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How not to enjoy a drink


carver
Resolved

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I heard about this on the radio but didn't really hear it properly and thought that some one had pored the stuff into her drink out of spite.

Didn't realise that it's the Wine bar using it in their drinks Liquid nitrogen what sort of idiot puts some thing that is so lethal into a drink and doesn't expect a fatality to occur.

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Aitchbee

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sorry, plasted ...should be blasted.

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Diemmess

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F.E.

Thanks for bringing me up to date with the source of liquid Nitrogen.

I realise that N2O is a totally different substance, but related by the party event and the damage it can do when misused.

The people that suffer these catastrophies are either hedonistic undereducated Hooray Henrys or too often innocents of the try anything once brigade with more money to spend unwisely.

Liquid Nitrogen and perhaps the liquid had all evaporated just leaving a slushy slug which was still capable of severe burning of the stomach blood supply, literally killing much of the stomach wall. Add to that an appalling increase in pressure possibly tearing much of its surrounding.

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Forum Editor

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Diemmess

Nitrous Oxide is certainly causing problems - far more than liquid nitrogen in fact.

It has become a trendy thing to inhale at parties and clubs, mainly from balloons that have been filled from readily available canisters. In America the canisters are called 'Whip-its', I have no idea what they're called in this country.

Users get a couple of minutes of euphoria, but continued use can lead to damage to the central nervous system, and in extreme cases to death - vomiting is common, and there's a risk of inhaling vomit into the lungs, with fatal results.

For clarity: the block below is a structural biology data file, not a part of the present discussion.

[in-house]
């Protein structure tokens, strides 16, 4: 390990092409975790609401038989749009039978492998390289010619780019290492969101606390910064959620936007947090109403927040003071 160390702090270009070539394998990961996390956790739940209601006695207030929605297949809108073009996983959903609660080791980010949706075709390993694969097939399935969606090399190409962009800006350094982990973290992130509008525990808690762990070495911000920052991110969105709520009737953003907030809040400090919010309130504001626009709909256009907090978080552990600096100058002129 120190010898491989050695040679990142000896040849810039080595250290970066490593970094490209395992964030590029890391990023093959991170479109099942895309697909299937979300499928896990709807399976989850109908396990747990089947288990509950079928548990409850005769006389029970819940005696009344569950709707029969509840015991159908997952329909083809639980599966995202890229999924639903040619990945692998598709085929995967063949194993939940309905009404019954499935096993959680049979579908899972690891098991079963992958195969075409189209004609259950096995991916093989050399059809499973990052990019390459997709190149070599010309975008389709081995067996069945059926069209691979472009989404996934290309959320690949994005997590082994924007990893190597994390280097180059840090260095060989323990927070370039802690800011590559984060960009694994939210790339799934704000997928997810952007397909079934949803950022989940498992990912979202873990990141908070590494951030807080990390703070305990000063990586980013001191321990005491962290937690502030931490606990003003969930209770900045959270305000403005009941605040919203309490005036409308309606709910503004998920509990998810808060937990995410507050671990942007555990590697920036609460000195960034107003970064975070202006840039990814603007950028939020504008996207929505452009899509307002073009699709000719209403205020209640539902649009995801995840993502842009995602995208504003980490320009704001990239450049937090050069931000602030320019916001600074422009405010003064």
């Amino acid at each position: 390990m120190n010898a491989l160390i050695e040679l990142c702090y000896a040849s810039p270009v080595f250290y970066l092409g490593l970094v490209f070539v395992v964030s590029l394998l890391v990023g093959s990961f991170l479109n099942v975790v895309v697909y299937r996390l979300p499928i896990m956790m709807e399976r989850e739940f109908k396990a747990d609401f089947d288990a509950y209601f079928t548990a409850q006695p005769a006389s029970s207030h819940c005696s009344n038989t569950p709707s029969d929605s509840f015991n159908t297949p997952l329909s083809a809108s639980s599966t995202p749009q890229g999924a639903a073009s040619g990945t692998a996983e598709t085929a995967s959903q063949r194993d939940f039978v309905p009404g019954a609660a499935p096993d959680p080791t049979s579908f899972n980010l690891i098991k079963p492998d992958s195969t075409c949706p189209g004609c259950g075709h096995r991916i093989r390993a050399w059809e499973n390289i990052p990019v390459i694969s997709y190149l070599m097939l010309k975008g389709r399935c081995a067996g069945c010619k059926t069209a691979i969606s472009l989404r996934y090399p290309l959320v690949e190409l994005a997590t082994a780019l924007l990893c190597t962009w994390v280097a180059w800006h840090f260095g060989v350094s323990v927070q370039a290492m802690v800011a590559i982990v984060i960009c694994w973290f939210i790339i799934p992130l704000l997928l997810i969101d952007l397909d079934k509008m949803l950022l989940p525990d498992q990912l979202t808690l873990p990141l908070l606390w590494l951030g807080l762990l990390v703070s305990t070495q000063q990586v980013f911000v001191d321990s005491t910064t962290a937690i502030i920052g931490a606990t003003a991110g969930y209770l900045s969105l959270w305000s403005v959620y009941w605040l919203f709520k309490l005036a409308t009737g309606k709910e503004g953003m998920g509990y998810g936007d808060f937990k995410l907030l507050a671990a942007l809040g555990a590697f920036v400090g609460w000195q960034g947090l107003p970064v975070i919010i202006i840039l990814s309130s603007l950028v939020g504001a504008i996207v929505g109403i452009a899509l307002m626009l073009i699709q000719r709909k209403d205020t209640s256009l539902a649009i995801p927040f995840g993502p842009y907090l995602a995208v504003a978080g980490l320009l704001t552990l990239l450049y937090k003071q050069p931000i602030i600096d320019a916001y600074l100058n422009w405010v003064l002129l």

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yonex24562

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Just read this and as I work in the chemical industry I feel that I must point out that N2 is only harmless as long as there is plenty of oxygen about as well. Take the O2 away and you very quickly have a very dangerous, odourless gas that can kill very quickly and has been the cause of many fatalities in industry over the years. So I reckon that it is not something that should be trifled with.

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Forum Editor

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yonex24562

Thank you for that information.

I believe that most nitrogen-related deaths occur when large amounts of the gas are being used - typically in nitrogen purging of tanks etc. The Nitrogen gas displaces the oxygen, and people can die of asphyxiation. The small amounts used in the context being discussed here wouldn't pose an asphyxiation risk, but as we've heard, the liquefied form can be lethal if ingested.

On the subject of inhaling nitrogen, it's worth remembering that the air we breathe is 78% Nitrogen, and only 28% Oxygen.

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Diemmess

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Hello???

78% + 28% = 106% or it was before I tried breathing N2O

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Forum Editor

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Diemmess

Ah - someone is awake!

You would think that I would read what I typed before posting, wouldn't you?

Of course we all knew that Oxygen figure should be 21%, and for the record, the remainder is composed of argon, and trace amounts of carbon dioxide, neon, helium, methane, krypton, hydrogen, nitrous oxide, xenon, ozone, iodine, carbon monoxide, and ammonia.

Plus a bit of water vapour in various places.

Thanks for the heads up.

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